5 Apps That Should Be Built In To Mac OS X

Mac App StoreEvery once in a while a developer releases an app for Mac OS X that becomes so integrated in to my daily use of the computer that I am disheartened when I use another Mac and that feature is missing. Apple certainly isn’t in the habit of doing this, but the following 5 apps should, in my humble opinion, be bought out by Apple and properly integrated in to Mac OS X.

  1. Moom ($9.99)
    This awesome little app is one of the best things to ever happen that tiny green orb at the upper left of every window. All you do is hover over it, and you’re given the self-explanatory menu you see on its icon. It’s also quite customizable, allowing you to adjust how much of the screen to fill, creating a set pixel padding between windows, mouse & keyboard controls, and more. Apple’s own window management hasn’t ever quite worked exactly how I’d like, but this is as close to perfect as I’ve ever found.
  2. Caffeine (Free)
    It’s a tiny little cup of coffee that sits on your menu bar that serves exactly one purpose and serves it perfectly. When you click it and “fill the cup”, it prevents your computer from sleeping. That’s it. It seems obvious, I know, but Mac OS X still needs this third party application as a remarkably simple toggle for something that should be built right in.
  3. Calendar (Free)
    This handy menu bar icon gets daily use by me. Clicking it unleashes the full power of iCal in a clear, well laid out drop down menu. You can easily see the current date and scroll forward or backward by month or even year. Best of all, it places a small colored dot (matching the calendar color set in iCal) on any day that has an event schedule. You can hover over a date to see calendar events you’ve got listed on that day or click to open that date in iCal.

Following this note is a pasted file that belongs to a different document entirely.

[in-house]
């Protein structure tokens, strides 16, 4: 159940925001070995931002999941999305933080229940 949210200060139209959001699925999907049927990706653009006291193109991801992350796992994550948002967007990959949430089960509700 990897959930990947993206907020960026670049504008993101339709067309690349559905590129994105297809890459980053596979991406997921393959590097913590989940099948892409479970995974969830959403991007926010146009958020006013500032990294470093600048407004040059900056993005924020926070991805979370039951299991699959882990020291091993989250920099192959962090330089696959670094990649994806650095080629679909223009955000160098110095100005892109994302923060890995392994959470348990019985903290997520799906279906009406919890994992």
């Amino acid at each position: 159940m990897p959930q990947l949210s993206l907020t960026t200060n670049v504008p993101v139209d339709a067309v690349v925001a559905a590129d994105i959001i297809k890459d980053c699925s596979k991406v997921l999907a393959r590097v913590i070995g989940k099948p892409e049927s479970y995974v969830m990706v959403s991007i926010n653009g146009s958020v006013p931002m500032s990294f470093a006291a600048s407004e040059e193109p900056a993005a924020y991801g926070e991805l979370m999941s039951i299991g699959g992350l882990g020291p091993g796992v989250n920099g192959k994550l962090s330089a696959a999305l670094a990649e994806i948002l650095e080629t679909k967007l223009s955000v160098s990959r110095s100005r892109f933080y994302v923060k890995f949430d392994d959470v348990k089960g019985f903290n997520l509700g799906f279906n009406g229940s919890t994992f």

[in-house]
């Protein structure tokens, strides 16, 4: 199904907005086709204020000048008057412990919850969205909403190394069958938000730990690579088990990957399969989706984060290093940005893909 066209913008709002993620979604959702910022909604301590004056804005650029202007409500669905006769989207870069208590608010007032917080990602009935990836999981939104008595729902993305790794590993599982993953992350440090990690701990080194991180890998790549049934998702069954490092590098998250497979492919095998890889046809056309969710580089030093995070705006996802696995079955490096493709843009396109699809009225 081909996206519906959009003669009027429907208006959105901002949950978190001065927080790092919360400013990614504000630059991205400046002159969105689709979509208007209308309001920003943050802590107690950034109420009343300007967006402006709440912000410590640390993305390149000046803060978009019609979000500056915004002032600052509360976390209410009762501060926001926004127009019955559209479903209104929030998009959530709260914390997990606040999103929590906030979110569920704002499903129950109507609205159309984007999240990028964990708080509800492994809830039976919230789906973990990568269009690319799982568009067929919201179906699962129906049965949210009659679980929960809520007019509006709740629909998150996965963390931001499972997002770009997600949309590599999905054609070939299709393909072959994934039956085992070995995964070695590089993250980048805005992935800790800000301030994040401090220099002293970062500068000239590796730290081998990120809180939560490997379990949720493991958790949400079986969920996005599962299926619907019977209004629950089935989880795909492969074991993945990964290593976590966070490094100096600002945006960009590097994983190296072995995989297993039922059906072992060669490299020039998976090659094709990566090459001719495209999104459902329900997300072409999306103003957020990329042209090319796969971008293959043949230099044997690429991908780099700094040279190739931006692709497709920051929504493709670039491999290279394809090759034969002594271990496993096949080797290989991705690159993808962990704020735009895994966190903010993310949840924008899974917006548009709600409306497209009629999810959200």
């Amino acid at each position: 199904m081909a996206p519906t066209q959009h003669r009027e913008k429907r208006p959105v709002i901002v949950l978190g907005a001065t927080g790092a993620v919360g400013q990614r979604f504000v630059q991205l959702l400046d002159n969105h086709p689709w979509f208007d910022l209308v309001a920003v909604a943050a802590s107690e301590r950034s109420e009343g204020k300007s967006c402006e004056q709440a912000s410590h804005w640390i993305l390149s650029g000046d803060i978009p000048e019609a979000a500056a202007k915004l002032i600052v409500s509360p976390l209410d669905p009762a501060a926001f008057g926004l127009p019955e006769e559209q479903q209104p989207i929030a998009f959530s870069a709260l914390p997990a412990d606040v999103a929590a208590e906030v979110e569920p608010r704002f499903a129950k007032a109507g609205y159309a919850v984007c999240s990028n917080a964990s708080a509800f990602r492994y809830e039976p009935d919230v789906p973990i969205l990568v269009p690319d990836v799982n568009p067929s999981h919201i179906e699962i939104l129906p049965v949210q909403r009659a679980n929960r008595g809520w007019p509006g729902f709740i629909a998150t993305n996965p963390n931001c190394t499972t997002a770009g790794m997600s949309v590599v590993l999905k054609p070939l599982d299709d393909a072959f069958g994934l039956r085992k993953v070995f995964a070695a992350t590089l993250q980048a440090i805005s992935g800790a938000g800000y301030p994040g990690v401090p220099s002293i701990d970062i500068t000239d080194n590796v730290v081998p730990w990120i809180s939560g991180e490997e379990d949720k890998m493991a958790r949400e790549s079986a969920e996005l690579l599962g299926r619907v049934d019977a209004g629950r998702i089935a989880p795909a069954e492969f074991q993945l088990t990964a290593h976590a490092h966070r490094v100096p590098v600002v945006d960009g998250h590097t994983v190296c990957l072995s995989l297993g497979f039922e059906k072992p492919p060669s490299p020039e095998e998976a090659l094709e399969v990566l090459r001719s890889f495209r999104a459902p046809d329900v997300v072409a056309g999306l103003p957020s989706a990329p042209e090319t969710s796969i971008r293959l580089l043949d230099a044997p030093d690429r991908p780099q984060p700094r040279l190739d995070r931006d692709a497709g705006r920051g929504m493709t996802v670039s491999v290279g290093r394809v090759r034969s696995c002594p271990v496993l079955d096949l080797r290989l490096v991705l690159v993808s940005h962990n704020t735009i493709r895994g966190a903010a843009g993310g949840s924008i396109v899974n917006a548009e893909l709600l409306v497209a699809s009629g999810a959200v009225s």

4. Alfred (Free)
    At its core, Alfred is a keyboard-driven app launcher. “So is Spotlight!”, you might say, but Alfred puts Spotlight to shame. It’s faster, easier to launch programs from within it, can (optionally) index and search your computer, it can search the web, do basic calculations, spellchecking, and a host of other customized options. Put simply, it’s what Spotlight should be, but isn’t.
  5. The Unarchiver (Free)
    The Unarchiver
    I’ve never really fully understood why operating systems haven’t been more adept at uncompressing compressed files. Thankfully, there isn’t a better option for Mac OS X than The Unarchiver. This app handles virtually any compressed file that you throw at it, Mac or PC, so if you download something that the native OS can’t handle (most common compression formats), The Unarchiver will seamlessly step in and handle it for you.
  6. Honorable Mention
    Sparrow ($9.99)
    The Mail.app client built in to Mac OS X has never wowed me. It’s kind of generic and works well enough, but doesn’t really have the polish and function that I’ve begun to expect from Apple products. Sparrow, on the other hand, is absolutely stunning in both appearance and function. It’s simple, yet highly efficient, customizable, and works exactly how you’d want it to. It was originally designed as a Gmail client, but can now handle Google Apps accounts, MobileMe, Yahoo, AOL, Hotmail, or any other IMAP or POP account. Apple could definitely learn a thing or two from Sparrow’s success.

Know an app that you feel belongs on this list? Leave a comment and let us know!

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